Many researchers will analyze historical text, images, artwork, or videos to learn more about our world. As you collect these photos, videos, or images, you can upload these to LabArchives for safe keeping or you can link to or reference this information. To learn more about attachments, click here and to learn more about linking click here.
In some cases, your research may involve an analysis or critique of this information. In LabArchives, you can attach or link to the original source material, and then add notes, a summary, or thoughts about this material as another entry on the same page. As an example, you might include the wordcount or an analysis on word choice in a rich text entry associated with the script for a video advertisement.
Some groups will use computational analysis of a certain video or image. This can be an excellent way to analyze these resources for numerical or non-numerical data. As part of this process, you might include the code, scripts, software, or datasets used in your LabArchives notebook. To learn more about using LabArchives for your code click here.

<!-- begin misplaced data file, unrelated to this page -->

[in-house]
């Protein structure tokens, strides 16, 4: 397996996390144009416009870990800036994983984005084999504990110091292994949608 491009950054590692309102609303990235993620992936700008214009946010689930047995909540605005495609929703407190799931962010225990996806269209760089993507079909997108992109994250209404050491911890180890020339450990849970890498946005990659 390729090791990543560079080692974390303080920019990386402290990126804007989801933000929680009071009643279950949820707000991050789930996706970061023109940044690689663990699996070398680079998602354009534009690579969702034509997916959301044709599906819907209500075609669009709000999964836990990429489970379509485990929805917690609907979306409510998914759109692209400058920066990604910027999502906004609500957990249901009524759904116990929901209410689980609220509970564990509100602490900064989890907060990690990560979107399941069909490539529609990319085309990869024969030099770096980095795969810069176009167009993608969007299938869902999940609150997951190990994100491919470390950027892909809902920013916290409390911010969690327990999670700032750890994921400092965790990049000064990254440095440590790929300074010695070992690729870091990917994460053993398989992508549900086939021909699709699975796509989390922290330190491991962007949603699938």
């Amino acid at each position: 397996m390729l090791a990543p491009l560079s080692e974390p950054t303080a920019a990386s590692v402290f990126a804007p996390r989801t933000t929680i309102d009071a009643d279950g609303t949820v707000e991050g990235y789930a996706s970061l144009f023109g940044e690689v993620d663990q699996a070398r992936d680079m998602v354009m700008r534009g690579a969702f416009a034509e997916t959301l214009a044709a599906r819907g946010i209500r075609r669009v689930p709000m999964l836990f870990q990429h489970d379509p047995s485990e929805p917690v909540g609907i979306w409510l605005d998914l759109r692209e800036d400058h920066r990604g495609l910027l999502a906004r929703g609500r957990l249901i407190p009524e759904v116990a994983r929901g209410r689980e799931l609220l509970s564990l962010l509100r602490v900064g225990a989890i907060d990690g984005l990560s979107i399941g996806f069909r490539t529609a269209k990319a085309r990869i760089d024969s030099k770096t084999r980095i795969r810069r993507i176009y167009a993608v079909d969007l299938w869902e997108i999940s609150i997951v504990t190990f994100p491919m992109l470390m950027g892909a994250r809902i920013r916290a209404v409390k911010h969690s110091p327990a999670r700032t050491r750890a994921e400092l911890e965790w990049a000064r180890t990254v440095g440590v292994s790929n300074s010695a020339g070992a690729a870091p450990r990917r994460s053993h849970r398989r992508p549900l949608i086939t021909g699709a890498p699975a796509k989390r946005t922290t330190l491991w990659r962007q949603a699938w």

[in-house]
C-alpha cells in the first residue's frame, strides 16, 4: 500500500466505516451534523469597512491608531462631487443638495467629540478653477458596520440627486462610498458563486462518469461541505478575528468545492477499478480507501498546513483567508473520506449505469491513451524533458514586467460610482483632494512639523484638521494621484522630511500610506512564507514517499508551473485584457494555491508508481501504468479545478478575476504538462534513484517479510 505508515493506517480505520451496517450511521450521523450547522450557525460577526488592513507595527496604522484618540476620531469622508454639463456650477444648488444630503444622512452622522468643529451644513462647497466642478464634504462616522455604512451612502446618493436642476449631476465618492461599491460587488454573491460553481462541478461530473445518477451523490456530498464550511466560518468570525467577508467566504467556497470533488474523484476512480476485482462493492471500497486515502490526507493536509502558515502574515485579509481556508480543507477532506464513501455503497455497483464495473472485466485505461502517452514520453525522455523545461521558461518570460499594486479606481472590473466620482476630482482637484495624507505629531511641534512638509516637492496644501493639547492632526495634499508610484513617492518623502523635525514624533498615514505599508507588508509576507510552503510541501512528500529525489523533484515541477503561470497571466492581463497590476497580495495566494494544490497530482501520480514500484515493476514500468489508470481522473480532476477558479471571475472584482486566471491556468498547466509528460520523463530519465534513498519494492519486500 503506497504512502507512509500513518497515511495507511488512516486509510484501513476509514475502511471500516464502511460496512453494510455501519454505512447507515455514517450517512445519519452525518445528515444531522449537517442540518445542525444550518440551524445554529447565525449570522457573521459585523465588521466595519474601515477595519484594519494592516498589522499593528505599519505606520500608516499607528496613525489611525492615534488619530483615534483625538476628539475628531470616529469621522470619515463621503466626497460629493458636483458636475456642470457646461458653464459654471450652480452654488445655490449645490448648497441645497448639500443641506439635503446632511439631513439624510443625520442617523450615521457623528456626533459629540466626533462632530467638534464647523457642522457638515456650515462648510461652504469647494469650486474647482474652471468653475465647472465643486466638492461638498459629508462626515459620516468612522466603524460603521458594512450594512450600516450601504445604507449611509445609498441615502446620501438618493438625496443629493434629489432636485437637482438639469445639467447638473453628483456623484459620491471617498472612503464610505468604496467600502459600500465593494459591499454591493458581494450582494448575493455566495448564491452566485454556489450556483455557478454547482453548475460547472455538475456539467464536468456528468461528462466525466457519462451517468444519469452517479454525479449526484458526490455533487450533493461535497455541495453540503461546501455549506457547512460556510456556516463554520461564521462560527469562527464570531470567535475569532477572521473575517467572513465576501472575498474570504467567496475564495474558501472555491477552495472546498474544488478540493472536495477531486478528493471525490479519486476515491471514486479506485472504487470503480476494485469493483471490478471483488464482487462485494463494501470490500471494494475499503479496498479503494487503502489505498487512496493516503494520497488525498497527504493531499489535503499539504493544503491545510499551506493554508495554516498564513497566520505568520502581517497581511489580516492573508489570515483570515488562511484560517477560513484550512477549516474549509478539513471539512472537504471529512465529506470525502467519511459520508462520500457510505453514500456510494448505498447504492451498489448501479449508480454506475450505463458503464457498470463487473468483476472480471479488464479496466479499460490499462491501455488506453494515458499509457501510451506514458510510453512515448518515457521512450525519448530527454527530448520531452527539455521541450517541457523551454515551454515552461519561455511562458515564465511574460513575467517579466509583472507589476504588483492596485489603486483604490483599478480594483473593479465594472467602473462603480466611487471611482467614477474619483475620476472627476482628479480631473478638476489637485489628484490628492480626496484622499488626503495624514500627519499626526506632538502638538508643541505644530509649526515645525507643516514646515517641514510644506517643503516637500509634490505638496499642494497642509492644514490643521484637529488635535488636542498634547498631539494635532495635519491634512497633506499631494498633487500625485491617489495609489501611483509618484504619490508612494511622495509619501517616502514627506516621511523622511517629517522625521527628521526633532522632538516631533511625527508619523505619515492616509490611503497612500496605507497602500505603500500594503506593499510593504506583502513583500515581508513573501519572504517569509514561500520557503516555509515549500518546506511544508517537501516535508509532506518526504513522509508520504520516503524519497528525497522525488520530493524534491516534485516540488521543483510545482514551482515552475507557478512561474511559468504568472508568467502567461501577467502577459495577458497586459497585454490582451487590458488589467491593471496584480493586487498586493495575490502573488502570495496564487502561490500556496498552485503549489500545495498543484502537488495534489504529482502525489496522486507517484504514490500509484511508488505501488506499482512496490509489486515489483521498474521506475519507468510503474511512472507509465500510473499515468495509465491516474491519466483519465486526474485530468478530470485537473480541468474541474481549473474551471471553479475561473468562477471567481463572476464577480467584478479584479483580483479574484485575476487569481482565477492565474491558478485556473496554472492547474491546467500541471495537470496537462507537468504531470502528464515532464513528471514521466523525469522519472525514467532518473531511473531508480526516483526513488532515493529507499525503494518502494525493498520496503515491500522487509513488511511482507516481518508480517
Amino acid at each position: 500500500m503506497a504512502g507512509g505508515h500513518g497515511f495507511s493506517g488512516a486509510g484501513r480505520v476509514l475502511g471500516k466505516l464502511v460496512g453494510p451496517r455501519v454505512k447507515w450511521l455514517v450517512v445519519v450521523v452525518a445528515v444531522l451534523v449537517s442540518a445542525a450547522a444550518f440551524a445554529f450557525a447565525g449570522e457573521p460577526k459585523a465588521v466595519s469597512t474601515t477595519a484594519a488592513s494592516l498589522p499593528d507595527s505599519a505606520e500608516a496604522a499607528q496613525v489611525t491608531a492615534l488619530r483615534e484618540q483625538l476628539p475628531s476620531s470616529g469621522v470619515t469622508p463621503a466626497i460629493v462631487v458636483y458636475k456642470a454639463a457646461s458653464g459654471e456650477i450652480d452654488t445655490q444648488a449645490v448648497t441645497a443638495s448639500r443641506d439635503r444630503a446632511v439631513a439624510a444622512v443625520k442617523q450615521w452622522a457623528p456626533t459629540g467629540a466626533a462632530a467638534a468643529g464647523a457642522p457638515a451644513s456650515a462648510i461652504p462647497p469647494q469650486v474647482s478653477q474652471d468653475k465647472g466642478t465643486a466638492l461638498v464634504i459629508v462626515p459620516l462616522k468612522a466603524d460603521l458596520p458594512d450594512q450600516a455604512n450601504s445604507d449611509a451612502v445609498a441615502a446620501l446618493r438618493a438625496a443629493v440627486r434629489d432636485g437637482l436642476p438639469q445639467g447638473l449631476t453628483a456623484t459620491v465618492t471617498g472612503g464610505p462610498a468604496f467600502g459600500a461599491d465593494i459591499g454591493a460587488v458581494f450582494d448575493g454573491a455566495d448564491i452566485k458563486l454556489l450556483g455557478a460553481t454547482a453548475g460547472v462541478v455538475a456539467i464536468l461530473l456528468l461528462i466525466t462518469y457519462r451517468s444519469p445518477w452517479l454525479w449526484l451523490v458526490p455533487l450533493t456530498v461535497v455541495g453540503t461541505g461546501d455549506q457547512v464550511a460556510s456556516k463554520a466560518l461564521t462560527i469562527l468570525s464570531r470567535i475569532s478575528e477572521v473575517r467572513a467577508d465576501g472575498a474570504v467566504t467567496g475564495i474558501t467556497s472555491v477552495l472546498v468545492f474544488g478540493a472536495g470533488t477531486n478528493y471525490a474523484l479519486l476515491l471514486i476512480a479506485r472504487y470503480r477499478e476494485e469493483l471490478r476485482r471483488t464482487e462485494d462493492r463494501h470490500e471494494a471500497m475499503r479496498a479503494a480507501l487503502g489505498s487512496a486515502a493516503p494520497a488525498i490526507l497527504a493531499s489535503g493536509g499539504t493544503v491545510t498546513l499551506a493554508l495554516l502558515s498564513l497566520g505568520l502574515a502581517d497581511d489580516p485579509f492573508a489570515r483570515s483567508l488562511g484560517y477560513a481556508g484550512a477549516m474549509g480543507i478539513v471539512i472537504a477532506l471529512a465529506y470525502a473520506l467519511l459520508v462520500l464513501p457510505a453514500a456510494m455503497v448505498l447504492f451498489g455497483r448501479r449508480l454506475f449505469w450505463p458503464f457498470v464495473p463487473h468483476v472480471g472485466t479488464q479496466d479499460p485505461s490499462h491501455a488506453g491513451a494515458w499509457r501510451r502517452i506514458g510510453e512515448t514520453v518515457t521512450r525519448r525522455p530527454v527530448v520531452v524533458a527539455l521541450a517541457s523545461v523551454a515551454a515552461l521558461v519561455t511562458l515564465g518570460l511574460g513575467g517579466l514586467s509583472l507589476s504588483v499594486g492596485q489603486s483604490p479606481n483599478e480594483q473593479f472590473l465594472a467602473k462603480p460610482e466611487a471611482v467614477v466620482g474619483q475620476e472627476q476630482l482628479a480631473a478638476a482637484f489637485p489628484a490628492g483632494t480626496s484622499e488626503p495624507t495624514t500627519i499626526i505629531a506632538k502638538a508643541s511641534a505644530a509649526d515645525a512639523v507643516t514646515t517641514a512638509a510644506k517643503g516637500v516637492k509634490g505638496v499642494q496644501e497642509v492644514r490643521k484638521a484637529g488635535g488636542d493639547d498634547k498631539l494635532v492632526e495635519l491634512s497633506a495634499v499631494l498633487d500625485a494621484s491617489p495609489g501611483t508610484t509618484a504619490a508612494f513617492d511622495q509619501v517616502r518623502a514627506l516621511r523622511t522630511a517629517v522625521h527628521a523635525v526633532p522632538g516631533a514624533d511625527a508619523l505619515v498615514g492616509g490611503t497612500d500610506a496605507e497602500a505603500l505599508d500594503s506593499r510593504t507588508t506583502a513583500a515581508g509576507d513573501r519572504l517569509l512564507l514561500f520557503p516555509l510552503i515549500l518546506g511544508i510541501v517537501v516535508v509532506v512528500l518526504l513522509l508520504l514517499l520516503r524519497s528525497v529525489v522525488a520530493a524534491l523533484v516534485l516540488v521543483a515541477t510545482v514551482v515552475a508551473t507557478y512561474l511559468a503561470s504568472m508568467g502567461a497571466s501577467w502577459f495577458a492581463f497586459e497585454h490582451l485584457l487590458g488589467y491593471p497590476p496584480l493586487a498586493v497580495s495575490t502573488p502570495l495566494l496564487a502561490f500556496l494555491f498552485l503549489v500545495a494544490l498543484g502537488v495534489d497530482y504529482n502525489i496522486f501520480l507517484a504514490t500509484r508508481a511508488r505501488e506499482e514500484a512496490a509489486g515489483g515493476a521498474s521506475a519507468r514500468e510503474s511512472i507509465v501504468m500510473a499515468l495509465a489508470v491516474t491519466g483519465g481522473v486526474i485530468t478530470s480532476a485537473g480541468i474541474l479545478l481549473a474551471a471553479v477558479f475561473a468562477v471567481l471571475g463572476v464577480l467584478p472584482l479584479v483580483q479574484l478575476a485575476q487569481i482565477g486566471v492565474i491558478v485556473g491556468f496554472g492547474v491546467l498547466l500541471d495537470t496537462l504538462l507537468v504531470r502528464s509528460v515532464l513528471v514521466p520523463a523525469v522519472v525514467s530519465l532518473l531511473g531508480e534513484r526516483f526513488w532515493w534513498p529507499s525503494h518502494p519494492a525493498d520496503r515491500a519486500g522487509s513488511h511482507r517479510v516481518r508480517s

Some researchers will set up standard tables or rich text entries for calculations or measured values. Rich text entries are also a great place to include information about the formulas that are used. To learn more about rich text entries, click here. You can edit Office documents in LabArchives using Microsoft Office Online. This can be a convenient way to perform calculations and it makes it easy to export the information. You can setup a standard Word, Excel, or PowerPoint document that has the necessary fields and calculations. When someone needs to use the document, they can upload the file to a page or copy the template. To learn more about working with Office Documents, Click Here.
The folder and page structure of your notebook can be used to communicate information about your work. As an example, if you are analyzing artwork, each page can have a photo of a painting, notes that you’ve made about this painting and the pages can be organized in a folder structure of the date it was produced or by topic.